The centerpiece of Kirk's rig was an ADA MP-1 Programmable Preamp. By 1989, the MP-1 had achieved near legendary status with rock and metal bands by providing a high gain, all-tube, hot rodded Marshall tone. This unit was used to give Kirk his primary crunch sound, continuing that trend from prior tours. By the time the tour concluded, Hammett had been using the MP-1 as his primary crunch tone on tour for 6+ years!


Much like Hetfield, Kirk also used a B&B/Aphex EQF-2 Parametric EQ mounted into an Aphex 4B-1 500 Series Chassis for dialing in some of his tones. In addition to the EQF-2s, Kirk also used an ADA MQ-1 Programmable EQ for some of his sounds.


One new addition for Kirk was a Custom Audio Electronics (CAE) 3+ Preamp. Despite being a 3 channel preamp, Kirk only used the CAE for his clean sounds on tour.


Custom Audio Electronics (CAE) 3+ Preamp

Similar to Hetfield, Kirk used a Juice Goose Rack Power 300 for powering the rig and a Bradshaw switching system (Bradshaw RSB-18) for control. A BOSS SE-50 Stereo Effects Processor was waiting to be integrated into the rack for chorus and delay/echo sounds, while a new Eventide processor was added.


Eventide H3000 SE Ultra-Harmonizer

The Eventide H3000 SE Ultra-Harmonizer was a high-end, studio grade effects processor in the early '90s that carried an extraordinary price tag - almost $2500 at the time, the equivalent of over $5500 in 2023! Despite its jaw dropping list price, Kirk ended up deferring to the more modestly priced BOSS SE-50 for his primary effects once it was fully incorporated into his rig.


An EMB Audio Rack Wah provided the wah sounds on tour, as it allowed Kirk to have multiple wah controllers scattered across the new, larger stage setup. Kirk would use this through the '90s, replacing it with the Dunlop model once it was available.


Powering the rack was a then new VHT 2150 Power Amp.


VHT 2150 Power Amp

The VHT was a newer offering at the time and seemed to be a favorite of Bob Bradshaw, who often paired it with the CAE power amp. It's no surprise that Kirk started with a VHT in his Bob Bradshaw built rig, given Bob's preference for it and his dislike of Hammett's mainstay Mesa Stategy 400 Power Amp. Kirk apparently disagreed, using the VHT for only a brief time before replacing it with his tried and true Mesa Stategy 400 (outlined later in this article).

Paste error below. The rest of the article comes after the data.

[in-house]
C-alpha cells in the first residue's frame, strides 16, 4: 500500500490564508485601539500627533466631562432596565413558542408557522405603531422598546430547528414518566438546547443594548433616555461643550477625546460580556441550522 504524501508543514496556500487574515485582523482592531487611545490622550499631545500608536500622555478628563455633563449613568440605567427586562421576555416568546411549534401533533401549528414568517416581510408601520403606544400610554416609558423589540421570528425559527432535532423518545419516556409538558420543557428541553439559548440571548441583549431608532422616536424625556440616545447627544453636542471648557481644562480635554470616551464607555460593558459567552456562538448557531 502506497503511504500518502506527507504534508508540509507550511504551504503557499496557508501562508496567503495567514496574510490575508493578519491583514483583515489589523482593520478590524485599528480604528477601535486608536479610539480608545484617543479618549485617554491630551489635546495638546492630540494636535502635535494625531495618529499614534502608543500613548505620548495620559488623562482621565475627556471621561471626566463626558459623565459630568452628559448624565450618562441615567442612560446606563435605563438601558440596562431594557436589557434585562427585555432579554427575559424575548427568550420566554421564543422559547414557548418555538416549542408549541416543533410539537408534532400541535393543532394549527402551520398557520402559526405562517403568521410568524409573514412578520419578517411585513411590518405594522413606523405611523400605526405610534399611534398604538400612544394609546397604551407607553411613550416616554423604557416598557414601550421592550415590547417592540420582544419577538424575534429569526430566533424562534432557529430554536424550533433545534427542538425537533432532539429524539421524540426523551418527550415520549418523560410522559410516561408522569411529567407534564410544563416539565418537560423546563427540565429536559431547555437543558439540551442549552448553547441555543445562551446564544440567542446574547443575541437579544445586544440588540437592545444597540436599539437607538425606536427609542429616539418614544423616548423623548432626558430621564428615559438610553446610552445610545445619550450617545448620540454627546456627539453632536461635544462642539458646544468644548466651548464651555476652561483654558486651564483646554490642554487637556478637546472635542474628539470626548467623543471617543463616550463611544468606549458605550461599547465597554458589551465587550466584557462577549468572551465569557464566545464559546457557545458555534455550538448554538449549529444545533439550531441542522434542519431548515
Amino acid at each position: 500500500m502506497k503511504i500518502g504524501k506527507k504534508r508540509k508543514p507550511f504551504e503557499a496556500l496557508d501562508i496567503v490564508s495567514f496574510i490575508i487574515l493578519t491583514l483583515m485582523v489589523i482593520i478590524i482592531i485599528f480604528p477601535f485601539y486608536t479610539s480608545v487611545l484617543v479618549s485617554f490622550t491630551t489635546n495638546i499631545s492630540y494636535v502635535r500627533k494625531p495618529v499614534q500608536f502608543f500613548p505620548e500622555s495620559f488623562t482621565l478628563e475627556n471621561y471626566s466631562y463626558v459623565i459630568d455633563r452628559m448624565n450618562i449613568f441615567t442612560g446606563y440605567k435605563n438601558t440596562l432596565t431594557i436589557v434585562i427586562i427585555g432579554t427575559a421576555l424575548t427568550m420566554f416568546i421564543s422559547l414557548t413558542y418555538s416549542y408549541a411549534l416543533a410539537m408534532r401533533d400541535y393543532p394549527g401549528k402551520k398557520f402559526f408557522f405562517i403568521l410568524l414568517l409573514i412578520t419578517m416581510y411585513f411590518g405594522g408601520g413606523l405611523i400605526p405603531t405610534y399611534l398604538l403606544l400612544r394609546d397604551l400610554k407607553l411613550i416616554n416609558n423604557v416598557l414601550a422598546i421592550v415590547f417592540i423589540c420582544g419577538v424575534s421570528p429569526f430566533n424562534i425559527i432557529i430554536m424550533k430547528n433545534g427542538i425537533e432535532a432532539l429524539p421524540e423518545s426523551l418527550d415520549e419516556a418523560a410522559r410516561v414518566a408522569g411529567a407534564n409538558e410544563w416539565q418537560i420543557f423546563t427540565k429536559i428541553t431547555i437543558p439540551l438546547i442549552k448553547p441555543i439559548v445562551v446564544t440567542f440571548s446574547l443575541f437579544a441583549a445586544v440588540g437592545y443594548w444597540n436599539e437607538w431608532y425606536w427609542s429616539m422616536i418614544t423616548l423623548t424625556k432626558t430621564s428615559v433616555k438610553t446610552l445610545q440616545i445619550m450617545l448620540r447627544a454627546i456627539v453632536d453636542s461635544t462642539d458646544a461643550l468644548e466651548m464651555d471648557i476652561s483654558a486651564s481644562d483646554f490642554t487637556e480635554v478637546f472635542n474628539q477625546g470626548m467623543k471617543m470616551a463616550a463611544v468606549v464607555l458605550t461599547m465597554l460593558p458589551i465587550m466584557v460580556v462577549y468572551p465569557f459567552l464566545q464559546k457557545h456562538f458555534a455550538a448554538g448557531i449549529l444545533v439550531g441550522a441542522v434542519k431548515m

Rig #1: The Mesa Mark IV and Marshall Cabs

Waiting to be incorporated into Kirk's rig was an early Mesa Mark IV (A) Head Unit. Previously seen in the control room during the recording of Metallica (Black Album), this head unit would become one of Kirk's primary lead tones on tour, used in conjunction with the ADA MP-1. The Mark IV (A) was ran into a Rocktron Juice Extractor and then fed into the power amp.


Kirk, much like James, used Marshall 1960BV Vintage 4X12s with G12 Vintage (V30s).


Hammett had long favored the Ibanez Tube Screamer for a lead boost, using the classic TS-9 for several years. However, during this era, Kirk was trying the new Ibanez TS10 Tube Screamer Classic.


Kirk’s Bradshaw Controller & Ibanez TS10

Hammett used the TS10 to boost the front end of the ADA MP-1 and Mesa Mark IV (A) for his leads. Here are the early TS10 settings earmarked by Kirk:


Drive - 10:00

Tone - 11:00

Level - Max


These settings would change as the tour commenced with Kirk added much more gain and a touch more brightness (detailed below).


By the start of 1992, Hammett had his full rack rig assembled that was seen on the majority of the tour. As with James, we've dubbed this the "Full Live Shit Rig," and it's broken into 2 large racks that we'll discuss individually.


Let's dive into the evolution of the setup and review Rig #2.


Rig #2: Full Live Shit Rig (Rack 1)

Rack 1 featured numerous elements carried over from the Prototype - the Juice Goose Power Conditioner, Eventide H3000 SE, ADA MP-1 and MQ-1, Rocktron Juice Extractor, EMB Audio Wah, Bradshaw RSB-18, and B&B/Aphex EQF-2s in a 4B-1 chassis.


The BOSS SE-50 Stereo Processor was now paired with a second unit in a BOSS RAD-50 rack tray and incorporated into the rack. These units became his primary source of chorus and delay/echo for the tour. As with James, an original red face Rocktron Patchmate was added for additional loops and switching.